**Key words:**

*Interest Rate Swap, IRS, Quantlib, Plain Vanilla IRS, IMM dates, Swap valuation, Fixed leg, Floating Leg, Curve constraction, Swaps NPV*

The interest rate swap (IRS) market is the largest derivative market. The size and continued growth of this market is really impressive:** the article ** shows statistic across all OTC derivatives where IRS outstanding notional amount is $425,569 billion as of June 2013.

Vanilla IRS is a bilateral contract between counterparties who agree to exchange a series of cash flows at periodic dates. Cash flows are interest rate streams without transferring nominal amount. Therefore a nominal amount is considered to be a hypothetical loan on which counterparty only pays the interest. A plain vanilla IRS assumes interest payments:

• Fixed leg payer is said to be the buyer with semiannual payments and 30/360 day convention

• Floating leg payer (receiving the fixed rate) is said to be the seller. Floating rate benchmark is based on 3 month LIBOR rates, Act/360 convention.

• New York and London calendars are used for valuation

• Netting – the counterparty owing the greater amount pays the difference between what is owed and what is received

For each leg of a swap, Accrual Start/ Accrual End date, Pay date and Reset date must be defined.

Each leg of a swap is comprised of calculation periods. In our example we consider a 1-year USD swap that has 2 semiannual calculation periods on the fixed leg, and four quarterly calculation periods on the floating leg. Also, we define modified following roll conventions, a holiday date is adjusted to the next good business day, unless it rolls into the next month, in which case, the date is instead adjusted backwards to the last good business day.

**Swap valuation**

Swap pricing is based on the zero coupon and forward curve. These curves are derived by using ** bootstrapping **. The valuation is simply computing the net PV of the fixed and floating legs. IRS is priced so that it has a net present value of zero, so called par swap.

**1. Market instruments**

We use the same curve as previously in our bootstrapping example, US-dollar interest rate swaps, YCSW0047 Index in Bloomberg, but with one main difference. Our curve was constructed of EDs contiguous futures (March, June, September and December months). As we pricing a 1-year swap we would like to have more market data for 1 year period. Therefore we use serial futures instead – March, April, May, June, July and August.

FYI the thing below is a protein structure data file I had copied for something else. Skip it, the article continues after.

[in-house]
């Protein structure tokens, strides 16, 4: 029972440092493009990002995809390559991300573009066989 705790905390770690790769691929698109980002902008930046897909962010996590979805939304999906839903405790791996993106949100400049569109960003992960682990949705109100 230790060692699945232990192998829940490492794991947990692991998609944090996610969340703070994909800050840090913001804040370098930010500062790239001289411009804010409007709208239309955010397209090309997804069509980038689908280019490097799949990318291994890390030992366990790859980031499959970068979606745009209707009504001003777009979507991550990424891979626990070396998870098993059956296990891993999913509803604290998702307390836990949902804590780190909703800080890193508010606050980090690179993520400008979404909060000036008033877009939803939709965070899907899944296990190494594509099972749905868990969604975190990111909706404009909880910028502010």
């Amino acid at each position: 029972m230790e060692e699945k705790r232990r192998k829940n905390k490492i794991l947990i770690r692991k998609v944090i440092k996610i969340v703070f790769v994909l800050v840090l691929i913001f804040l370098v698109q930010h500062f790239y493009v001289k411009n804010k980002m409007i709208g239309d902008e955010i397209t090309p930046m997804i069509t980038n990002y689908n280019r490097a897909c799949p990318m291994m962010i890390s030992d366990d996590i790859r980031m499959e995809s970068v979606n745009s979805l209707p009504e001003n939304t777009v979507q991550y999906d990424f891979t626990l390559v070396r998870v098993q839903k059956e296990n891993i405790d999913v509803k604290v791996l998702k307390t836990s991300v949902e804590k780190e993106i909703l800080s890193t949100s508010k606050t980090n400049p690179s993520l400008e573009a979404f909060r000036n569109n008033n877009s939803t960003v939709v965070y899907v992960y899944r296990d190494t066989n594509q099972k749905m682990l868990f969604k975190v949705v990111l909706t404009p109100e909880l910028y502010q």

By using ICVS function in Bloomberg, one can use different curves for valuation:

• 23 USD swap curve (30/360 S/A) based on serial ED futures up to 4 years

• 47 USD swap curve (Act/360, Ann) based on ED futures up to 1 year

• 42 USD http://billiontrader.com/post/55 OIS Swaps

QuantLib is very flexible to take into account different market instruments with different maturities. It is easy to set up serial futures, i.e. to define correct IMM dates we just state month and year:

Date imm = IMM::date(“H5”,settlementDate);

**2. Swap Setup**

Real nominal = 10000000;

// fixed leg

Frequency fixedLegFrequency = Semiannual;

BusinessDayConvention fixedLegConvention = ModifiedFollowing;

BusinessDayConvention floatingLegConvention = ModifiedFollowing;

DayCounter fixedLegDayCounter = Thirty360();

Rate fixedRate = 0.00483153; //0.00483153

// floating leg

DayCounter floatingLegDayCounter = Actual360();

Frequency floatingLegFrequency = Quarterly;

boost::shared_ptr<IborIndex> USIndex(new USDLibor(Period(3, Months), forecastingTermStructure));

Spread spread = 0.00;

Integer lenghtInYears = 1;

VanillaSwap::Type swapType = VanillaSwap::Payer;

Date maturity = settlementDate + lenghtInYears*Years;

**3. Schedule setup **

Schedule fixedSchedule(settlementDate, maturity,

Period(fixedLegFrequency),

calendar, fixedLegConvention,

fixedLegConvention,

DateGeneration::Backward, false);

Schedule floatSchedule(settlementDate, maturity,

Period(floatingLegFrequency),

calendar, floatingLegConvention,

floatingLegConvention,

DateGeneration::Backward, false);

** 4. Final Vanilla Swap **

VanillaSwap spot5YearSwap(swapType, nominal,

fixedSchedule, fixedRate, fixedLegDayCounter,

floatSchedule, USIndex, spread,

floatingLegDayCounter);

Let’s illustrate logic of the code above and consider Payment Date to be equal Accrual End Date.

Now, let’s evaluate each leg and the final NPV payments. Floating leg has reset days, where the first rate is our actual Libor 3M rate, the others are forward rates.

The output of the program below shows NPV is -$0.59 (Our swap fixed rate is 0.483153%) and this is an off-market swap, one of the counterparties needs to compensate the other the NPV. We used the NPV() function in our code that gave exactly the same NPV result as we got in our calculations in the table above, NPV() = Sum = -$0.59.

We use fairRate() function to calculate the par swap fixed rate:

fairRate = spot1YearSwap.fairRate();

The result is 0.483147% and the NPV is equal to zero (which means PV of fixed leg is equal to PV of floating leg), i.e. “No losers, No winners at the beginning”.

Nice explanation. Just got a question on payment date. The payment date is assumed to be the same as accrual end date. In practice, there are some swap contracts have payment dates different from the accrual end dates. For example, the payment dates for some OIS swap are normally 2 days after the accrual end dates subject to normal business day convetion. How does Quantlib handle this issue?

Hi Ben!

To be honest, I thought Quantlib could handle this issue automatically.

So, by sprecifying

BusinessDayConvention swFixedLegConvention = ModifiedFollowing

sets payment T+2 and also adjusting a date whenever a payment date falls on a holiday.